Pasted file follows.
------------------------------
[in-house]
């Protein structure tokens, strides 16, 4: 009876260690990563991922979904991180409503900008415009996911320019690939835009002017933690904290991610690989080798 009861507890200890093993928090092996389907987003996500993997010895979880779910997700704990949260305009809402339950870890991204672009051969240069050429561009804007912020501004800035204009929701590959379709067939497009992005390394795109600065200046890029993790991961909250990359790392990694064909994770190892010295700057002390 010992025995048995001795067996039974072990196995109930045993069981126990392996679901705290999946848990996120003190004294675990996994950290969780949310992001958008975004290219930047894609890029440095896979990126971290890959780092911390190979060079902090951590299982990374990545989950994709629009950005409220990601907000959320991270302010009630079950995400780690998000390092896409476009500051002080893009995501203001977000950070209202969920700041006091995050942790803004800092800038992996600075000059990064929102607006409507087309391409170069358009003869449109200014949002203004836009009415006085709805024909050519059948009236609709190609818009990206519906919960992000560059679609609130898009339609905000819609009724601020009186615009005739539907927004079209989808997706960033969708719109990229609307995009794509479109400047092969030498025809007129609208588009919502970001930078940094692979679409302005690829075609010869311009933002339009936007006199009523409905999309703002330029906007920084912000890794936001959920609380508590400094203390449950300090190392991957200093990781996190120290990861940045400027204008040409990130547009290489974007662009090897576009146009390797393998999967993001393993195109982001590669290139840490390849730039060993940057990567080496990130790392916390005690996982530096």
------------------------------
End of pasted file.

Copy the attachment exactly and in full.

[in-house]
């Protein structure tokens, strides 16, 4: 009876260690990563991922979904991180409503900008415009996911320019690939835009002017933690904290991610690989080798 009861507890200890093993928090092996389907987003996500993997010895979880779910997700704990949260305009809402339950870890991204672009051969240069050429561009804007912020501004800035204009929701590959379709067939497009992005390394795109600065200046890029993790991961909250990359790392990694064909994770190892010295700057002390 010992025995048995001795067996039974072990196995109930045993069981126990392996679901705290999946848990996120003190004294675990996994950290969780949310992001958008975004290219930047894609890029440095896979990126971290890959780092911390190979060079902090951590299982990374990545989950994709629009950005409220990601907000959320991270302010009630079950995400780690998000390092896409476009500051002080893009995501203001977000950070209202969920700041006091995050942790803004800092800038992996600075000059990064929102607006409507087309391409170069358009003869449109200014949002203004836009009415006085709805024909050519059948009236609709190609818009990206519906919960992000560059679609609130898009339609905000819609009724601020009186615009005739539907927004079209989808997706960033969708719109990229609307995009794509479109400047092969030498025809007129609208588009919502970001930078940094692979679409302005690829075609010869311009933002339009936007006199009523409905999309703002330029906007920084912000890794936001959920609380508590400094203390449950300090190392991957200093990781996190120290990861940045400027204008040409990130547009290489974007662009090897576009146009390797393998999967993001393993195109982001590669290139840490390849730039060993940057990567080496990130790392916390005690996982530096």